As a young adult, Mitrokhin attended the Higher Diplomatic Academy in Moscow, then joined the Soviet secret service in 1948. He worked as the chief archivist for the FCD, the foreign-intelligence arm of the KGB, for 30 years and spent 12 of those smuggling documents out of the office in his shoes. At home, he copied the files longhand and hid them in milk containers secreted under the floorboards of his home and in the back garden.
Disillusioned with his life, Mitrokhin contacted the CIA for help in 1995, offering 25,000 classified documents as his ticket out of the Soviet Union. The Americans didn’t believe his claims, so he turned to the British for aid. The Secret Intelligence Service accepted him as an MI6 agent, and flew him to Britain where he and his family received a home, a pension and new identities.
The copied KGB files formed the basis of the 1999 book, “The Sword and the Shield: The Mitrokhin Archive and the Secret History of the KGB,” which was co-written by Cambridge University historian Christopher Andrew. Its tales of covert operations and assassination attempts were also serialized in The Times of London. The excerpts named several Britons as Soviet spies, including two former lawmakers, a Scotland Yard policeman and grandmother Melita Norwood. Norwood later acknowledged she’d been revealing nuclear secrets to the KGB for four decades.
Mitrokhin, who spent 14 years living in Britain under a false name and with police protection, died on Jan. 23 from pneumonia. He was 81.

by

Harry Claiborne

4 comments

Categories: Criminals, Law

Harry Eugene Claiborne, the first federal judge to be sent to prison, committed suicide on Jan. 19.

Claiborne received his law degree from Cumberland University and was admitted to the Arkansas and Nevada bars. He spent two years as a deputy district attorney in Las Vegas before going into private practice as one of Nevada’s top defense lawyers. Whenever a celebrity needed legal advice in Las Vegas, the masterful litigator was the person to call. He handled a divorce for Judy Garland and settled casino licensing cases for Frank Sinatra and Dean Martin.

He lost his bid for the Senate in 1964, but his opponent, Senator Howard Cannon, later recommended Claiborne for a federal district court judgeship. President Jimmy Carter appointed him to the bench in 1978.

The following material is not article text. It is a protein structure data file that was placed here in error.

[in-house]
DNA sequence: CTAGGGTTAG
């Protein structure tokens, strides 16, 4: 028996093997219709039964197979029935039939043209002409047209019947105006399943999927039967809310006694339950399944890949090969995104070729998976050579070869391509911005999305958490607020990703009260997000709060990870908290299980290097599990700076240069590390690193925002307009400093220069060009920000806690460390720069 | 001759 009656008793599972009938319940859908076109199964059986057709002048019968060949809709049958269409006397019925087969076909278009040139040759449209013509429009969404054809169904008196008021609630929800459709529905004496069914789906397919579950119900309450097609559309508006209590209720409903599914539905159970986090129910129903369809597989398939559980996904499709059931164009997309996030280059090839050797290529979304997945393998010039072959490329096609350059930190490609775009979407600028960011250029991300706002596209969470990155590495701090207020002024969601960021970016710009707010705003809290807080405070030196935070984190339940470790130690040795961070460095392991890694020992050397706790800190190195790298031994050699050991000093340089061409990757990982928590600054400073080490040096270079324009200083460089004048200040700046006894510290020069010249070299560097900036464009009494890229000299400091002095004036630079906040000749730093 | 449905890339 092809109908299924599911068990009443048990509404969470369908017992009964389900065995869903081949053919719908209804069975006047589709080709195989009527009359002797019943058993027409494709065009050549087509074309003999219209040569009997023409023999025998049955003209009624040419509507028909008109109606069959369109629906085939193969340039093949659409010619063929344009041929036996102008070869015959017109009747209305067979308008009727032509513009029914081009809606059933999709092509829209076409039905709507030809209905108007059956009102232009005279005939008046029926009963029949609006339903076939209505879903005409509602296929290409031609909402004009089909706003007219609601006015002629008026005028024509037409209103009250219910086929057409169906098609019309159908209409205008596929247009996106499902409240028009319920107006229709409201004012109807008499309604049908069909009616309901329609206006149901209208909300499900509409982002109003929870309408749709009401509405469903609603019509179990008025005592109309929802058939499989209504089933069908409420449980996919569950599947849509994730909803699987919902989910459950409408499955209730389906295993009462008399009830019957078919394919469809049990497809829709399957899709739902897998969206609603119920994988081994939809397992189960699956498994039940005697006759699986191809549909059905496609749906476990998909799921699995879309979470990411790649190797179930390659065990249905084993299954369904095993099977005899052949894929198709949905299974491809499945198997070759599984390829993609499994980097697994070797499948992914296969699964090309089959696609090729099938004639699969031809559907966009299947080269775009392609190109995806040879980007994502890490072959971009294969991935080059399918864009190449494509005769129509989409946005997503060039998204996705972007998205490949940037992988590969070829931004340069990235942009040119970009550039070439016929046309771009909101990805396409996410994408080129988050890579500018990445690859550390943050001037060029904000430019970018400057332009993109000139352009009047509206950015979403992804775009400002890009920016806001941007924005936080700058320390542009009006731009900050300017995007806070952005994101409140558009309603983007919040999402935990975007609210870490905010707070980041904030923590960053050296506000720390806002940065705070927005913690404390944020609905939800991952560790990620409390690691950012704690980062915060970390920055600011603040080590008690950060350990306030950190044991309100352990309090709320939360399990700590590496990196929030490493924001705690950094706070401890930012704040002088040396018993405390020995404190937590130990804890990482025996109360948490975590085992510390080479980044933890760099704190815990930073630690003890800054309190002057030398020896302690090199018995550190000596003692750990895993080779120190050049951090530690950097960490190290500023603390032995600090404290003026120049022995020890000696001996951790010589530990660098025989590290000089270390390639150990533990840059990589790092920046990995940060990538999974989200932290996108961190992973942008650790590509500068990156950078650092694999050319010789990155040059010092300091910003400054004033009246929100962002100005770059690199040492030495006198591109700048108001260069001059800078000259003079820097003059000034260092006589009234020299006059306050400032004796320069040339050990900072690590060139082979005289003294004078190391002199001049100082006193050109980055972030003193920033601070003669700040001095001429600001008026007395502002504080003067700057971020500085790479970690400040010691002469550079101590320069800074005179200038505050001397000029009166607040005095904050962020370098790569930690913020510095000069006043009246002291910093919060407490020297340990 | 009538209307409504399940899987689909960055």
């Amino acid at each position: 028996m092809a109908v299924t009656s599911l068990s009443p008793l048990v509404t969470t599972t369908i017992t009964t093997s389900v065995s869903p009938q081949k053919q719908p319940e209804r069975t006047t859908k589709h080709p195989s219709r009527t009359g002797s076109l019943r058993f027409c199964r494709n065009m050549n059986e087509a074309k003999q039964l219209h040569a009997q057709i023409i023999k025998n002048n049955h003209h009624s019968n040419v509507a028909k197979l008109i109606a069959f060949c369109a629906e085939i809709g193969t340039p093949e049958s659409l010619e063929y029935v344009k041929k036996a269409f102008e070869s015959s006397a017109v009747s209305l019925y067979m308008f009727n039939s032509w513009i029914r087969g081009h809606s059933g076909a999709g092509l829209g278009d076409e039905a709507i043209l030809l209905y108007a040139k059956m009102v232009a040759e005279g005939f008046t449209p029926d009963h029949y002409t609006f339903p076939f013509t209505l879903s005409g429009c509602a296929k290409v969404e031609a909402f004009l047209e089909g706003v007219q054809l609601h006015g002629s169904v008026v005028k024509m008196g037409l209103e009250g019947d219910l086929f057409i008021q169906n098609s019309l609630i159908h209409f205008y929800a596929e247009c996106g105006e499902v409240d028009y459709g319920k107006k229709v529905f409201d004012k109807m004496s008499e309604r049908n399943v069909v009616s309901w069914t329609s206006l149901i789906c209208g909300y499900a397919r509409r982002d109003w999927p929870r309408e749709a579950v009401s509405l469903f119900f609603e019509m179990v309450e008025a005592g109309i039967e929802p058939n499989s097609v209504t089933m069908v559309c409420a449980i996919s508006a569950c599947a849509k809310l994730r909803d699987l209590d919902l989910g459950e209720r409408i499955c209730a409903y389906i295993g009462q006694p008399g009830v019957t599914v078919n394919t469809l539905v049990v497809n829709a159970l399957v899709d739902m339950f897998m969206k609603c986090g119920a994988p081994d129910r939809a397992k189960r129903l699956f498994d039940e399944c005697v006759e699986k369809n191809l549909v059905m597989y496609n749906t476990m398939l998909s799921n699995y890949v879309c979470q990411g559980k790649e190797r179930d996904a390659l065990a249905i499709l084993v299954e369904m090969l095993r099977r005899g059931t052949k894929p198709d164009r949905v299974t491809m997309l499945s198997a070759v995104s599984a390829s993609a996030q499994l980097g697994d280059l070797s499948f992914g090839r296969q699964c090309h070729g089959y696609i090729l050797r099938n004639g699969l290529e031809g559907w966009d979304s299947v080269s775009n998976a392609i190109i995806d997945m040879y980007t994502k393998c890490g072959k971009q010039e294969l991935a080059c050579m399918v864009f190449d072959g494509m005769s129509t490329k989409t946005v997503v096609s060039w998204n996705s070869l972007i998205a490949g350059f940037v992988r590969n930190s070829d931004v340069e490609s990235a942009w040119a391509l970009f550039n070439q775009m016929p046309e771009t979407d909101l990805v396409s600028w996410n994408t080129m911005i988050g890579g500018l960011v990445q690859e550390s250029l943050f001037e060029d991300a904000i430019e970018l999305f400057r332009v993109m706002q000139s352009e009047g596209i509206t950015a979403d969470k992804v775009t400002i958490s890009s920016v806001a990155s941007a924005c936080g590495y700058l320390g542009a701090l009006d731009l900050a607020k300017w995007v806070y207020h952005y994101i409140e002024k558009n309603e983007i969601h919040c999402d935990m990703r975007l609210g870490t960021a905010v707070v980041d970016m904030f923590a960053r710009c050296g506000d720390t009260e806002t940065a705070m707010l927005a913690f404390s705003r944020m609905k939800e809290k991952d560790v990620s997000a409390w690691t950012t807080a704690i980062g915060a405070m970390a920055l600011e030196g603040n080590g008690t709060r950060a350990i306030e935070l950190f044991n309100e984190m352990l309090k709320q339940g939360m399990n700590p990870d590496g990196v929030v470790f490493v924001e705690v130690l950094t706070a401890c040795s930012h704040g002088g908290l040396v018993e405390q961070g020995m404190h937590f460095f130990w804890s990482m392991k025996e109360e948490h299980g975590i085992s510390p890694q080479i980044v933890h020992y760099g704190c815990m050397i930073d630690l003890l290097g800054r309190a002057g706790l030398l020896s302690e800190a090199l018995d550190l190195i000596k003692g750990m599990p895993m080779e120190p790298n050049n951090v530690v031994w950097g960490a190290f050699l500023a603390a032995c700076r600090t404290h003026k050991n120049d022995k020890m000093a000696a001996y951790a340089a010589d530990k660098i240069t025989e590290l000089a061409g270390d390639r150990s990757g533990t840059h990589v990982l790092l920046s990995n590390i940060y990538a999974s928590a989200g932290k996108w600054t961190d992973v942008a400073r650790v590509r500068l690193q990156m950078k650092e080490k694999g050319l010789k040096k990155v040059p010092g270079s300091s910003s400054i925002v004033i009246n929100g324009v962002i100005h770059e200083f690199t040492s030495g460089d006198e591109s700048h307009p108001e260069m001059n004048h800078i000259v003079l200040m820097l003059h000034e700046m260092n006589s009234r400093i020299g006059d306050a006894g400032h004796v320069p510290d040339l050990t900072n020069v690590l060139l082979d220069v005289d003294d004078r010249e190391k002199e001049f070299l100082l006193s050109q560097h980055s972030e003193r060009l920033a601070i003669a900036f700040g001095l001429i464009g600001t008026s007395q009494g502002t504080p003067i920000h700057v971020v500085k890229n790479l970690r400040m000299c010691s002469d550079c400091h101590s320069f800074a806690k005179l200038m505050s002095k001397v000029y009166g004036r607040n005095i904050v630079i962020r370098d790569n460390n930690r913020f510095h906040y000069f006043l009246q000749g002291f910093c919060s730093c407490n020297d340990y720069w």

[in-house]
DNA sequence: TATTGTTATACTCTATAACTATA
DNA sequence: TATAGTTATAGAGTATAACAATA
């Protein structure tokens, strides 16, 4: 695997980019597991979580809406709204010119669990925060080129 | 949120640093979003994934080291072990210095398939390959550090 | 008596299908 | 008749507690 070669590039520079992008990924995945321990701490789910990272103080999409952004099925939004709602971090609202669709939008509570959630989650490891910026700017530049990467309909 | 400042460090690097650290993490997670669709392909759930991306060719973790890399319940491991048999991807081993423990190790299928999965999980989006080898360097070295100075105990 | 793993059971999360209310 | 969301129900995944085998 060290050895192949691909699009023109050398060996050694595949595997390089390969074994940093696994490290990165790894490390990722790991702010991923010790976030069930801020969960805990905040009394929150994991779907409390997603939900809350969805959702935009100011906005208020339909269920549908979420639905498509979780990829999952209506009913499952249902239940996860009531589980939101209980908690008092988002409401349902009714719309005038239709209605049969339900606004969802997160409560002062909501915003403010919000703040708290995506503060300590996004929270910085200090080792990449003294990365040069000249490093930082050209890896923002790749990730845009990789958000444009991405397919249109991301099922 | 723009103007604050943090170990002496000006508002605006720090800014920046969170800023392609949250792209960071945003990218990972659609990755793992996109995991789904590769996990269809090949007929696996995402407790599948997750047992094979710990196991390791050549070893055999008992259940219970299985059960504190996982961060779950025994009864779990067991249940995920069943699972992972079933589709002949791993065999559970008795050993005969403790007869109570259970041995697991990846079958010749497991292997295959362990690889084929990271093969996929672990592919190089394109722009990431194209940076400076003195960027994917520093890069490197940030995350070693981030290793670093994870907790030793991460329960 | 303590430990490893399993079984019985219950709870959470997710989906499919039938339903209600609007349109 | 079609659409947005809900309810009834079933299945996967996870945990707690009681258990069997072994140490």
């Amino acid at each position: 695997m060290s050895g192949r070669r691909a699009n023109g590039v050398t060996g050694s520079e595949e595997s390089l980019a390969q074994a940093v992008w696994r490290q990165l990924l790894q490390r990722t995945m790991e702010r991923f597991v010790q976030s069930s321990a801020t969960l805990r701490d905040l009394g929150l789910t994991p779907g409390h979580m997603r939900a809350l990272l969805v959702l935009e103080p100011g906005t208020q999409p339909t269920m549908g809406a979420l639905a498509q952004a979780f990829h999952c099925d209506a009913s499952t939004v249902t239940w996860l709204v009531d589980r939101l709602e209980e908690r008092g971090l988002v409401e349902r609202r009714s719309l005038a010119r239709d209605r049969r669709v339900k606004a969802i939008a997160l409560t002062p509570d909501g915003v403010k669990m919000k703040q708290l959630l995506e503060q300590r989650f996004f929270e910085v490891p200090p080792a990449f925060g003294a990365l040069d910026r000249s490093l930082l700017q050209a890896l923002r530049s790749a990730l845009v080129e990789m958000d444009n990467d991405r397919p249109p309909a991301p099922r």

He was serving as the chief U.S. district judge for Nevada in 1984 when he was indicted on bribery, fraud and tax evasion charges. His first trial ended in a hung jury, but he was eventually convicted of fraud for failing to report more than $107,000 on his 1979 and 1980 federal income tax returns. In 1986, he was removed from the bench by the Senate and served 17 months in prison. He was one of only seven federal officials in U.S. history to be removed from office through impeachment.

After his prison term ended, the Nevada Supreme Court reinstated him to the bar and he returned to private practice. Claiborne, who had cancer and Alzheimer’s disease, died of a self-inflicted gunshot. He was 86.

by

Richard A. Ausley

3 comments

Categories: Criminals

Richard Alvin Ausley, the convicted child molester who inspired the passage of a Virginia sexual predator law, was killed in prison on Jan. 13. He was 64.
Ausley was discovered in his cell by a prison worker at Sussex I State Prison in Waverly, Va. He was strangled and suffered blunt trauma to the torso, the autopsy report said.
In 1973, Ausley kidnapped a teenage boy, sexually molested him for eight days and buried him in a wooden box; the 13-year-old was later rescued by a group of hunters. Ausley was sentenced to more than 47 years in prison. He was scheduled for early release last November when he received another five-year sentence for sodomizing a different teenager in 1972.
Even with the second conviction, Ausley could have been released from prison as early as March 2007. This event prompted state legislators to approve funding for a civil commitment program for sexual predators. Under the new law, which became effective on Jan. 1, authorities may hold sex offenders indefinitely in a secure treatment center after their prison terms end.
Ausley was previously convicted in 1961 of kidnapping and sexually assaulting a 10-year-old boy and leaving him hogtied in the woods. For that crime, he was sentenced to 26 years and paroled in 1971.

1 2 3 4 5 6 7 8 9